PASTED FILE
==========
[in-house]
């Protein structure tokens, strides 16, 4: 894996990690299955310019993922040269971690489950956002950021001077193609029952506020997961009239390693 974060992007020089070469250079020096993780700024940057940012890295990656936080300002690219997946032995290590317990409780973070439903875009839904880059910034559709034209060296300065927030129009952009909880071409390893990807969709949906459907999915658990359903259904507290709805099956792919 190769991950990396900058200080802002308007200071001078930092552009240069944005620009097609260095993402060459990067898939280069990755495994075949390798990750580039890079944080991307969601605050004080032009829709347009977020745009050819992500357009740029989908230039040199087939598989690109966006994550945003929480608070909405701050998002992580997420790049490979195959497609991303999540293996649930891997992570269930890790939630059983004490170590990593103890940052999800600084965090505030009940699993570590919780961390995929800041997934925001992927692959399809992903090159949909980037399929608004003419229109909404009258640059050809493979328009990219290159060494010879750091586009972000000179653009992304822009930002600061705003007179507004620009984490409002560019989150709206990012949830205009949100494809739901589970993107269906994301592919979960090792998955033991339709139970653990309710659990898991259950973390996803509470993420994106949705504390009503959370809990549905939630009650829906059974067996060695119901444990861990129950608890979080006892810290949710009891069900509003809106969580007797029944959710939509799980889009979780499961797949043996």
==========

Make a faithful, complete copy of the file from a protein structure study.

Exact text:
[in-house]
């Protein structure tokens, strides 16, 4: 894996990690299955310019993922040269971690489950956002950021001077193609029952506020997961009239390693 974060992007020089070469250079020096993780700024940057940012890295990656936080300002690219997946032995290590317990409780973070439903875009839904880059910034559709034209060296300065927030129009952009909880071409390893990807969709949906459907999915658990359903259904507290709805099956792919 190769991950990396900058200080802002308007200071001078930092552009240069944005620009097609260095993402060459990067898939280069990755495994075949390798990750580039890079944080991307969601605050004080032009829709347009977020745009050819992500357009740029989908230039040199087939598989690109966006994550945003929480608070909405701050998002992580997420790049490979195959497609991303999540293996649930891997992570269930890790939630059983004490170590990593103890940052999800600084965090505030009940699993570590919780961390995929800041997934925001992927692959399809992903090159949909980037399929608004003419229109909404009258640059050809493979328009990219290159060494010879750091586009972000000179653009992304822009930002600061705003007179507004620009984490409002560019989150709206990012949830205009949100494809739901589970993107269906994301592919979960090792998955033991339709139970653990309710659990898991259950973390996803509470993420994106949705504390009503959370809990549905939630009650829906059974067996060695119901444990861990129950608890979080006892810290949710009891069900509003809106969580007797029944959710939509799980889009979780499961797949043996």